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Veterans exchanged their military uniforms for dress shirts, ties and other business attire Tuesday in hope of securing a new job.

Dressed sharply in a red shirt and black pants, veteran Paul Zillmer, who served in the U.S. Air Force in 2010, wanted to impress employers and find a job at the third annual “Hiring Our Heroes” veterans job fair at the National Guard Armory in Eau Claire.

“I’ll graduate here in May from (Chippewa Valley Technical College),” said Zillmer, who is studying marketing and business management.

Zillmer said he hopes to put the business skills he learned during his time in the military to good use.

The career fair usually draws between 150 to 250 veterans seeking employment, and this year 65 businesses attended hoping to hire them, said Scott Rogers, Eau Claire Area Chamber of Commerce governmental affairs and workforce director.

“Employers are recognizing that veterans are great employees,” Rogers said.

A wide range of careers were represented at the event, including those in the financial, manufacturing, medical, communication and transportation fields.

“It’s a lot bigger variety than I was expecting,” said Mike Ovaska, an Eau Claire resident who served in Iraq in 2009.

Ovaska was searching for a job after recently graduating with a degree in information technology and was pleasantly surprised to learn of tech-related positions available at the career fair.

Rogers said many businesses are looking to hire people with “employability skills,” such as teamwork and leadership, which many veterans possess.

“I am hearing employers say we really need people and this is the kind of people that we want,” Rogers said.

However sometimes those skills are not readily apparent on veterans’ job applications and resumes, so career fairs help match employers and veteran job seekers, he said.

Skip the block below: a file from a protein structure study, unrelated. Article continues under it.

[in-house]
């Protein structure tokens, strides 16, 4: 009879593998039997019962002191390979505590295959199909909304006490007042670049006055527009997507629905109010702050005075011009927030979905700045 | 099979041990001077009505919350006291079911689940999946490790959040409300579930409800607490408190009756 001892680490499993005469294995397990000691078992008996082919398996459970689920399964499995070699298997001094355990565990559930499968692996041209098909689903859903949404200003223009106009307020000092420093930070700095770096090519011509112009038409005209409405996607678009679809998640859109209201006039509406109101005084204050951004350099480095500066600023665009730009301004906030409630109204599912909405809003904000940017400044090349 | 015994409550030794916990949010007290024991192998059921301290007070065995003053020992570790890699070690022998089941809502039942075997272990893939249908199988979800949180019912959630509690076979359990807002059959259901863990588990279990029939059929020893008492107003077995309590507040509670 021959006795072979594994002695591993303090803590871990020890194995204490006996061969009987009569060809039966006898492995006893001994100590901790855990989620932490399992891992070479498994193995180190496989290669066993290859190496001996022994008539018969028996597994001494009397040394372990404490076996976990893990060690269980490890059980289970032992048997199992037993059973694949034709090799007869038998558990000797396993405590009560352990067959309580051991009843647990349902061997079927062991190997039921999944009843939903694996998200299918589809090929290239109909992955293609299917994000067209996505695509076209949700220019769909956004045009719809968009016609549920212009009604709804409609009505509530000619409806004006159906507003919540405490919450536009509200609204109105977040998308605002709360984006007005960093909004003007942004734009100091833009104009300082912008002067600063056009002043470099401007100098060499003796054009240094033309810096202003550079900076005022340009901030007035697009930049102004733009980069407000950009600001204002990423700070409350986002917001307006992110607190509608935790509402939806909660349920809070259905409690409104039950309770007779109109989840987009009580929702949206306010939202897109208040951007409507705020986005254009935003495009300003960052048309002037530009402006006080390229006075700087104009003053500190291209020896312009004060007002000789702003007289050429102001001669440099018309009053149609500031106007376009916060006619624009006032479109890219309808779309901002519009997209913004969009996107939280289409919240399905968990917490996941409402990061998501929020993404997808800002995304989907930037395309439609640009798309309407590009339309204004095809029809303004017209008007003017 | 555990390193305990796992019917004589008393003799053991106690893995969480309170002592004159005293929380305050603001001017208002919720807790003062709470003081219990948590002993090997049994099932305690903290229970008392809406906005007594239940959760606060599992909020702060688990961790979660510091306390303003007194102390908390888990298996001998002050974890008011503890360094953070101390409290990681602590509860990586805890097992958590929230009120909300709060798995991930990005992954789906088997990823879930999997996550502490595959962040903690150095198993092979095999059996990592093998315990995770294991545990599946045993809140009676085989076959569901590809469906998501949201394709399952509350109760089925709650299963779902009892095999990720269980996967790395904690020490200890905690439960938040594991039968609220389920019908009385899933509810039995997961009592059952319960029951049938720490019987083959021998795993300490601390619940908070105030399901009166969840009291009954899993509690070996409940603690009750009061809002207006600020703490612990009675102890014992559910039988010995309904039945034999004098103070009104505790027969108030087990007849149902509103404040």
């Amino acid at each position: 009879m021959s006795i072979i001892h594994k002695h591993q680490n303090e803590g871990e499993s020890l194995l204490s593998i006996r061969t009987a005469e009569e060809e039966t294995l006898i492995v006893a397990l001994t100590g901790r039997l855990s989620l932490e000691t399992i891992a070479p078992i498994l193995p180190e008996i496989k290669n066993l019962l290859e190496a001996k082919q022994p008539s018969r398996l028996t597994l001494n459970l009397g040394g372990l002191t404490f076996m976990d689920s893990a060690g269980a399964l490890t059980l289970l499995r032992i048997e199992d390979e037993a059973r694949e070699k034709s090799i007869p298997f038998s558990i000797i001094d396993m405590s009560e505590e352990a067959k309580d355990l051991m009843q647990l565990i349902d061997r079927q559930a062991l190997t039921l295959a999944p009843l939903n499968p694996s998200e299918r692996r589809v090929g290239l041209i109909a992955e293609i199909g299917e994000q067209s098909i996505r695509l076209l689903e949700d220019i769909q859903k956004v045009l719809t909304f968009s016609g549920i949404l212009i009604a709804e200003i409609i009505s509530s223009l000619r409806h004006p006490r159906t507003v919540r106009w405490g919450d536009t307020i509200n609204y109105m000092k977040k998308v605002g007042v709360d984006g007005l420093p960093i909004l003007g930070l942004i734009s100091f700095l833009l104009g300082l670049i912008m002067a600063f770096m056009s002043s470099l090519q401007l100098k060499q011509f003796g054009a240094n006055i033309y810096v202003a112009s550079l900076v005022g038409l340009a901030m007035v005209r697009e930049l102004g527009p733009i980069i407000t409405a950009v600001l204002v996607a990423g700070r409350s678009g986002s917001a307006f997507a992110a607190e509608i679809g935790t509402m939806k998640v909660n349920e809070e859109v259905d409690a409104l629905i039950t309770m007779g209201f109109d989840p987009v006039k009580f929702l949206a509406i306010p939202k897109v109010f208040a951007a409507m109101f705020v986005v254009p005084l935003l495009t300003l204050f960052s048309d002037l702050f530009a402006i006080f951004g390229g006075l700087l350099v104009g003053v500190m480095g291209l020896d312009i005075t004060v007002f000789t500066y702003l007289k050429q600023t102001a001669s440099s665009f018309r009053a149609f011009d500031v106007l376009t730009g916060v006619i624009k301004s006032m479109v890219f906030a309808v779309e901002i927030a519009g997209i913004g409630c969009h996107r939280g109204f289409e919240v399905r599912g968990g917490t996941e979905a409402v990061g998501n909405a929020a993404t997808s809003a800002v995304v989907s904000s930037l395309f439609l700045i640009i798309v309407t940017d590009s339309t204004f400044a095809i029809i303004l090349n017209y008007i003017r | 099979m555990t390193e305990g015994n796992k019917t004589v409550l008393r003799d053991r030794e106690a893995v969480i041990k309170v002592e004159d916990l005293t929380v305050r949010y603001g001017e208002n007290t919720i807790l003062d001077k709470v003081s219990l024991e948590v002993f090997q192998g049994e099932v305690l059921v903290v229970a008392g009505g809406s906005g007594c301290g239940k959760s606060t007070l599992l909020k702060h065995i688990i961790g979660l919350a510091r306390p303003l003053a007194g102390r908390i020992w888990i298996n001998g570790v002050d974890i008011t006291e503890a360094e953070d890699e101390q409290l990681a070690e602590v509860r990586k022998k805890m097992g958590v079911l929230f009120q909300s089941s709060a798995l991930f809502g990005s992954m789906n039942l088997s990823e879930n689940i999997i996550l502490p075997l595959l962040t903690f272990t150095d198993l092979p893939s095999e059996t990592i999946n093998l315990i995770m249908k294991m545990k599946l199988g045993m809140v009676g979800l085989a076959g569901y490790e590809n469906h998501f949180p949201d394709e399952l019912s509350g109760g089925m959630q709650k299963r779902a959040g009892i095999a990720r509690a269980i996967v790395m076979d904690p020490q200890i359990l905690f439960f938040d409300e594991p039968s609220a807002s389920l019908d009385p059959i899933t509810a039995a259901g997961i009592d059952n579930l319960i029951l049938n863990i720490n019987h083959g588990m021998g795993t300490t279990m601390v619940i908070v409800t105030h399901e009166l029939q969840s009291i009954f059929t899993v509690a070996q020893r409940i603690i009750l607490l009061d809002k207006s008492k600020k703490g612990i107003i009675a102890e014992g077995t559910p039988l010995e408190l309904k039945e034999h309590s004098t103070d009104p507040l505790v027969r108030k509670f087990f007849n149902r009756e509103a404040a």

Zillmer said the skills he learned during his service, especially leadership and attention to detail, are transferable to the workforce. Donna Christianson, regional direct hire recruiter for Express Employment Professionals, agreed and said her agency is looking to recruit veterans for a number of positions.

“Veterans are reliable, responsible and they have a good background and skills to offer,” Christianson said.

Nestle Nutrition of Eau Claire looks at what applicants did during their military service and how those skills match specific jobs, said the company’s human resource specialist, Heidi Brockner.

“I can take the resumes and get back to candidates in a really short amount of time,” Brockner said, noting that career fairs such as Tuesday’s make the process quick and efficient.

Nestle has hired many veterans in the past few years and won an award from the American Legion for its efforts, Brockner said.

Firefighter Chad Haverly of the St. Paul Fire Department was at the event promoting the department’s May recruitment. Firefighting is essentially a paramilitary organization with similar ranks and rules, Haverly said, noting he and many other former veterans work in fire departments.

“As a disabled veteran, you have a huge advantage (in getting hired),” he said. “You’re halfway through the door already.”

Miels can be reached at 715-833-9214, 800-236-7077 or emily.miels@ecpc.com. ___